Shares of Roku (ROKU -0.13%) opened sharply lower on Friday after a blistering financial update. With at least three Wall Street analysts putting out cautious notes in the week leading up to its grim report, it's not shocking to see an earnings report fail to live up to expectations.
I was hopeful. I was wrong. Roku's plummet to close out the trading week is fair. You don't hose down near-term guidance -- sharply -- and withdraw full-year guidance without getting roughed up. The ad market has softened swiftly, even for Roku's connected TV stronghold that should've held up better than other marketing markets. The weakness on the hardware end that has held back the last few quarters is clearly more than just a supply chain issue. After all, it's fairly easy to get a Roku dongle -- even at a discount -- these days.
Roku is experiencing growth pains. The stock is gnashing two-year lows. I feel it can recover from this, but -- for the sake of full disclosure -- I've been wrong before. I was wrong earlier this week. Let's see why I feel that Roku will recover from this admittedly well-earned, post-earnings sell-off.
Turning up the brightness
Let's start with the second quarter itself. Folks aren't turning away from the industry-leading smart TV operating system. Roku had a record 63.1 million at the end of June, comfortably ahead of the 55.1 million it was entertaining a year earlier and the 61.3 homes it was serving in March.
They're also not spending less time cradling that Roku remote. The 20.7 billion hours streamed during the quarter -- translating into 3.7 hours a day on average -- is 19% higher than viewership levels were a year earlier. The company is faring better than the 14% growth in active accounts and accelerating from the year-over-year pace in the previous quarter.
This is not a problem of engagement. Roku's problem right now is one of monetization. Average revenue per user (ARPU) did manage to increase sequentially (and is up 21% over the past year). The rub is that advertisers across all marketing missive media are cooling their jets alongside the economy's contraction. It was bad in Q2. It has gotten substantially worse this summer, hence the brutal guidance calling for just $700 million in revenue for the current quarter. We're talking about a 3% year-over-year increase and a bitter 8% sequential decline on the top line.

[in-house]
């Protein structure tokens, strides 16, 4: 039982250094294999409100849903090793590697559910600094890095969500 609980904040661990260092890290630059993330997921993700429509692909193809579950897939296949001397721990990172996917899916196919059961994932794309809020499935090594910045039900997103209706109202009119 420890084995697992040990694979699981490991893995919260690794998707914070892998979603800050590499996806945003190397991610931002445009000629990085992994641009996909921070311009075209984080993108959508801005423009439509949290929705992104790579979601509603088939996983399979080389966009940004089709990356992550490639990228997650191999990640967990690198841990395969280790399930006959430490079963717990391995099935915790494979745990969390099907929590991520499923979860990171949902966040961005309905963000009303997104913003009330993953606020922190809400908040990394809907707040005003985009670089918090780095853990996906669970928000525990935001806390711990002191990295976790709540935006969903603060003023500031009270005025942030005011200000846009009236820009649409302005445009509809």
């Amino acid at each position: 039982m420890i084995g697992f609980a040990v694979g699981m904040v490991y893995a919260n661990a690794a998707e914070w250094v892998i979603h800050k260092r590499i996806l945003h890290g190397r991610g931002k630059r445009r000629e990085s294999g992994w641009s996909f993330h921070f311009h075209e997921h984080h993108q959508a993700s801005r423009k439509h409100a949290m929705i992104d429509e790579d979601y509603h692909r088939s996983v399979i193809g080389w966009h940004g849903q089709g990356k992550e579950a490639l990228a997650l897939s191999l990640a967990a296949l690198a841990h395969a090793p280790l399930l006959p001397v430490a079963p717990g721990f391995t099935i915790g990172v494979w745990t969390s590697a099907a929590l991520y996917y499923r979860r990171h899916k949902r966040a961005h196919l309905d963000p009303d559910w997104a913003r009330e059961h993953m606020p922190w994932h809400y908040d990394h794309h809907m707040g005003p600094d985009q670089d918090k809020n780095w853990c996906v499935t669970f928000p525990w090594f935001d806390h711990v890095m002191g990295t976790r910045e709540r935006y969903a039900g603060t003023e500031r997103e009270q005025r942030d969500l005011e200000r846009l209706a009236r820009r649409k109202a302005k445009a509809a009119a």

After years of breathtaking growth, Roku is likely to see its first sequential decline in ARPU. It's a brutal blow, but is there anyone who believes the new normal will be anything other than transitory? Inflationary pressures are already starting to recede on many fronts, and the same monetary policy that has slowed the economy should eventually stabilize consumer sentiment.
A prolonged recession is going to hurt Roku. Like many players, Roku has made the most of its perpetually rising ad revenue per user to subsidize its hardware and expand its reach on all fronts. If that metric starts to deteriorate beyond the next quarter or two, Roku is going to have to make some painful decisions that prioritize survival over expansion.
What happens if ARPU starts to recover? As Roku points out, digital TV consumption continues to take market share over legacy platforms. Advertisers are still spending a lot more to reach traditional TV viewers than the more attracting streaming audience. The trend continues to favor Roku's success over the long haul.
Roku is a bellwether for streaming video stocks, and a decline in ARPU is going to sting. But the stinging shouldn't be permanent. I still believe in Roku even if it seems as if I'm preaching to a thinning room of investors.